Fifteen students, one state championship and six medals at Nationals. Kilmer Middle School’s Division B Science Olympiad team has set their bar with the past year’s achievements.
On May 20-21, a team of students from Kilmer represented Virginia at the National Science Olympiad tournament. In the tournament, held at the University of Wisconsin at Madison, the eleven eighth-graders and four seventh-graders earned a 19th place finish out of 60 competing teams.
Team member and seventh-grader Alison Luckett explained how her team overcame some challenging odds to get to nationals: the Kilmer team beat longtime state champion Longfellow Middle School, placing first at the state tournament. "It was pretty cool. I didn’t actually expect it," said seventh-grader Dhriti Vij.
"Originally it was kind of like a state of shock: this is our second year as a team, so we never really considered that we’d be going to nationals as seventh-graders," said fellow seventh-grader Jordan Ganley.
Students felt positive about their first nationals experience, saying there seemed less tension than in previous tournament experiences. "I guess that everyone there figures, ‘Wow we got this far; I guess we can finally relax a little bit,’" said Alison Luckett. Alexis Gillmore, an 8th-grader chimed in: "You just go and do however well you’re gonna do. It’s fine."
There were 26 events at nationals this year, 23 of which contribute to a team’s overall score, according to the Kilmer team’s assistant coordinator, Samia Noursi. Each of the 23 events was scored from 1 to 59 and then all 23 scores were totaled: the lowest scored team won, Noursi explained.
The Kilmer team earned medals in 6 of 26 events at the national tournament and placed within the top 20 on 15 of 26 events.
Event requirements range from building to taking tests. Seventh-grader, Arthur Tisseront displayed a cheat sheet covered with writing and charts, explaining that his team had used it in the Anatomy event—an event that requires students to take an exam. "At nationals it was a 144 question test, so if you just relied on this, there’s no way you would’ve been able to finish," he said.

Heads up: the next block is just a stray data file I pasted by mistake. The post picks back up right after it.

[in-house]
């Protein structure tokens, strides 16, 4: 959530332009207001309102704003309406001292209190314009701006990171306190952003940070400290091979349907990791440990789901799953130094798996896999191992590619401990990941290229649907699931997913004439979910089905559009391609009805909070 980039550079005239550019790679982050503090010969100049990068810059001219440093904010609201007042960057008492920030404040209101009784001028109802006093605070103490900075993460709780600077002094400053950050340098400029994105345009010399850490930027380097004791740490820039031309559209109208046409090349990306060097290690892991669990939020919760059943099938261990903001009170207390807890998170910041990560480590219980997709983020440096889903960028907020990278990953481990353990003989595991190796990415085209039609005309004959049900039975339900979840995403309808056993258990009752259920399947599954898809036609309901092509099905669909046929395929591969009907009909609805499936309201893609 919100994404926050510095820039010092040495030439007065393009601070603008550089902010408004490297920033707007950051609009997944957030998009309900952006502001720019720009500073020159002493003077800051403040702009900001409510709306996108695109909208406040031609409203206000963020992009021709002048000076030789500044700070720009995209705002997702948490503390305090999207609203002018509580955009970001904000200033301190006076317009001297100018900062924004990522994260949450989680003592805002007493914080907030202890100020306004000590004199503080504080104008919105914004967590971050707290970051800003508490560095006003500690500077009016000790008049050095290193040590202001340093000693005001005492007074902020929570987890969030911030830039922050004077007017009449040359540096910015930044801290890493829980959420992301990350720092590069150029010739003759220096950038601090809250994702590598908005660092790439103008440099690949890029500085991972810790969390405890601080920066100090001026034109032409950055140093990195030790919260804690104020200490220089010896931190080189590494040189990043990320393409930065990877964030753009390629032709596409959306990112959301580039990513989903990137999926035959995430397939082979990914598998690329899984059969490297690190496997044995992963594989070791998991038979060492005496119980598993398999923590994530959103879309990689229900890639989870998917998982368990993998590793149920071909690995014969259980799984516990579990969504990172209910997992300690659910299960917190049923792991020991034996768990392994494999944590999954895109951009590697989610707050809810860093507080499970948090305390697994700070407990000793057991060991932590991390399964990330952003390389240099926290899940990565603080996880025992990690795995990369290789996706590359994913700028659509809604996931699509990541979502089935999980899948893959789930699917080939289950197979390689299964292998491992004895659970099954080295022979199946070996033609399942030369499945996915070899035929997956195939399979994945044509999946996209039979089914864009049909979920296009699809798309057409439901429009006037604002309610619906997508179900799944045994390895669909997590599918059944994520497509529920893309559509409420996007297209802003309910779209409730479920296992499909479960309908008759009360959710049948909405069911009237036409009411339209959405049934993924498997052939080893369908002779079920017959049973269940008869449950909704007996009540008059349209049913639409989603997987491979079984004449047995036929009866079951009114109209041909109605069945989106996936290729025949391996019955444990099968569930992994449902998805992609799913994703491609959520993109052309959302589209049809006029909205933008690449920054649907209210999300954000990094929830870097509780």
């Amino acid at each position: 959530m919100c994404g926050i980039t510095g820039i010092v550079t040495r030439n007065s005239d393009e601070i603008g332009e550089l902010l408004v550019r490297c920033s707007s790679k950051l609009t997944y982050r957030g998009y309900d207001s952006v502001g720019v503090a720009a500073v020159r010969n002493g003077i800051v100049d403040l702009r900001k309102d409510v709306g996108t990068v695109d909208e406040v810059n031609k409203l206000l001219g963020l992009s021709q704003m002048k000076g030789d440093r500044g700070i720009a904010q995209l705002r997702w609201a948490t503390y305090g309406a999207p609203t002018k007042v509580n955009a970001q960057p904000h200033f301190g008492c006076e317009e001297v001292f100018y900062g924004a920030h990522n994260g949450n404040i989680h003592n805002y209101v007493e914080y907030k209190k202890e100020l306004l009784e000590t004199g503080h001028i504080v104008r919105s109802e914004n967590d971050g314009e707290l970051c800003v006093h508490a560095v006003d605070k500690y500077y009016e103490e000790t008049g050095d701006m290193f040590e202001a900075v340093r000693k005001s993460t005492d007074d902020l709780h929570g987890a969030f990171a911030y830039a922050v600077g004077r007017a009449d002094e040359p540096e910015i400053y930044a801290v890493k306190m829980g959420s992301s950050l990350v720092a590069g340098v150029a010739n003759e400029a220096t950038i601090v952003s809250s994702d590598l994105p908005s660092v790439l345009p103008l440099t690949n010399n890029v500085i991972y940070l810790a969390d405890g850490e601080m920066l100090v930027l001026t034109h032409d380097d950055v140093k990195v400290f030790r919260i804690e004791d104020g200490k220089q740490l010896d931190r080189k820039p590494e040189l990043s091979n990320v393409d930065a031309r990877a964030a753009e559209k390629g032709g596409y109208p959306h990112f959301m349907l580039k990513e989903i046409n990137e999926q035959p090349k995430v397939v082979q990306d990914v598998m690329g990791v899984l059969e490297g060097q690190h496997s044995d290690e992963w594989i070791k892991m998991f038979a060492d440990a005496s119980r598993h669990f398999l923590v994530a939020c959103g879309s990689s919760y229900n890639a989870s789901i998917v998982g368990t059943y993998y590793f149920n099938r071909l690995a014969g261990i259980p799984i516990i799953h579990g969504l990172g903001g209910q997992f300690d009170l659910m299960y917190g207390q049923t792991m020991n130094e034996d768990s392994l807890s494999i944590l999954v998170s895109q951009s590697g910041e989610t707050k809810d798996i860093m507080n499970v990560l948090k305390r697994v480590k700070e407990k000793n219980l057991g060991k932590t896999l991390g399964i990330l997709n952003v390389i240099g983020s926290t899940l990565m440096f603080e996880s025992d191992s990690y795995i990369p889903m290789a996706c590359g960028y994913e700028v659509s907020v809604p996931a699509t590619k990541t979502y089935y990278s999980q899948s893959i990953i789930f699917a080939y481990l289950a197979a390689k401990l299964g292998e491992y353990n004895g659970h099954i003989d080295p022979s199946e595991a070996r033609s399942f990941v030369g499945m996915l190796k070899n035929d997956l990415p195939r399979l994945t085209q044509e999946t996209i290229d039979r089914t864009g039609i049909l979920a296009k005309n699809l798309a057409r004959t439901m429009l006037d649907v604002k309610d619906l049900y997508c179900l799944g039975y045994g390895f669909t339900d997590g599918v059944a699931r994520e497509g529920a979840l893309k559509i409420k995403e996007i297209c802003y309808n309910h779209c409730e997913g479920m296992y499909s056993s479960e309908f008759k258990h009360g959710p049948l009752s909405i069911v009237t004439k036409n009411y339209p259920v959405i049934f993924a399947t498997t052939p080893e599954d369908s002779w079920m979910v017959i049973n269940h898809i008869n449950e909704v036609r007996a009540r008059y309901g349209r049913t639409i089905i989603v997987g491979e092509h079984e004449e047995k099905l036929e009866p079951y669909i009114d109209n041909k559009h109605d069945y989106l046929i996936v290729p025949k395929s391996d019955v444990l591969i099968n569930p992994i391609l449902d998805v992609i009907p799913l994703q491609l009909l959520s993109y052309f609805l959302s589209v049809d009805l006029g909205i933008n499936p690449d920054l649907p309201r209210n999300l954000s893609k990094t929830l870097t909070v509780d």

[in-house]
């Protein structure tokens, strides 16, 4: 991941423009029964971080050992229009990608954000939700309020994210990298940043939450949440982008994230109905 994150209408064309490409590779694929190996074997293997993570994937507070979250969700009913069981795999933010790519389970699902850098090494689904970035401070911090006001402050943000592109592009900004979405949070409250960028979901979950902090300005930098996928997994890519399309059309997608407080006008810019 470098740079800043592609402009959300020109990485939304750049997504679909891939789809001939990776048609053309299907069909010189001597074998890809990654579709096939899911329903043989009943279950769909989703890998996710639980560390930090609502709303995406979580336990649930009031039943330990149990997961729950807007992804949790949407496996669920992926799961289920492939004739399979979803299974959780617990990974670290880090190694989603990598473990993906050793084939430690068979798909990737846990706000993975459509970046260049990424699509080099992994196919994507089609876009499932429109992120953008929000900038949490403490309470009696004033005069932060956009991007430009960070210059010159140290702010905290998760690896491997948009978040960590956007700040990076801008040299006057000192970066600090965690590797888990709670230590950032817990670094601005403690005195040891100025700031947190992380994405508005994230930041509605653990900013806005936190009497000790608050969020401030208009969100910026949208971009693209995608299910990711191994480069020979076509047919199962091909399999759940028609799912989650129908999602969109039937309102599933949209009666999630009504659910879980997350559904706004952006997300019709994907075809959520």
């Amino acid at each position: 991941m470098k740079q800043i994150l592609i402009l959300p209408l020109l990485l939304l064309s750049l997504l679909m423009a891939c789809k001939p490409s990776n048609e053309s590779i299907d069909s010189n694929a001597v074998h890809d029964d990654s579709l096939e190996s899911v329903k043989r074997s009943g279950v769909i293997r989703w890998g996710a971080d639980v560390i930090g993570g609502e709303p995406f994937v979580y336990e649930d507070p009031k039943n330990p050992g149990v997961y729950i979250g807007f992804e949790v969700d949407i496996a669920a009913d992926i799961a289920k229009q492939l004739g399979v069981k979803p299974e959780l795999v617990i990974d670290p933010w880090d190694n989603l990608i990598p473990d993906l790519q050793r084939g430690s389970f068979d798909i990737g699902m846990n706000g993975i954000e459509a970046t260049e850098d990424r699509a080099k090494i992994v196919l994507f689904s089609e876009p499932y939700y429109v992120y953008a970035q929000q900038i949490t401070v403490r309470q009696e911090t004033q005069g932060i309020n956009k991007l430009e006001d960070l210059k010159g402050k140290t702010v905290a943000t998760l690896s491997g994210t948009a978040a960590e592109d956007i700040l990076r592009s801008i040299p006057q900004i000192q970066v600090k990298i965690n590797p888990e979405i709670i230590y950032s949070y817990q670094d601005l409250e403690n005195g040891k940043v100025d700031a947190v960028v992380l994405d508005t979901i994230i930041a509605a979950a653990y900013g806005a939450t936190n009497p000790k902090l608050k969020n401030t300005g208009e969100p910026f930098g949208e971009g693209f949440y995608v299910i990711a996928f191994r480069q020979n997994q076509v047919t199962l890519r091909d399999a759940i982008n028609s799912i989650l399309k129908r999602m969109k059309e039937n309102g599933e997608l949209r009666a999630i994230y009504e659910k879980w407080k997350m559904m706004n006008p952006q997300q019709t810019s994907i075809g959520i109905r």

The Junkyard Challenge event, on the other hand, required eighth-graders Alex Nelson and Jaisohn Kim to build a prearranged object with materials they had brought with them. In this case, that object, according to Samie Noursi, was a catapult.
"I think getting time management together was the hardest because I had so many events," said Jaisohn Kim when recollecting his most challenging part of the year for the Science Olympiad. Eduard Danalache, another eighth-grader had a similar observation, "The challenging part is probably how much time it takes because it takes lots of dedication."
"It’s a lot of fun," Vikram Sardana, an eighth-grader, said. Sardana went on to explain how the event, Disease Detectives, had allowed him to study epidemiology. "It’s a topic that’s not covered in school at all. It’s just not in the curriculum."
Students recalled how they got involved in the Science Olympiad. Kunal Shroff, a seventh-grader, reminisced how the Science Olympiad had been unavailable at his elementary school: he started when he came to Kilmer.
Looking back, eighth-grader David Noursi explained that a teacher from elementary school had encouraged his participation. "She thought I would do really well in it; so in seventh grade I did it and I continued in eighth grade."
The eighth-grade students of the team are moving on to high schools including James Madison High School and Thomas Jefferson High School for Science and Technology. Some, such as Vikram Sardana, expressed interest in continuing with Science Olympiad through high school. Sardana said, "I do think that I’m going to continue it. It’s been a lot of fun so far."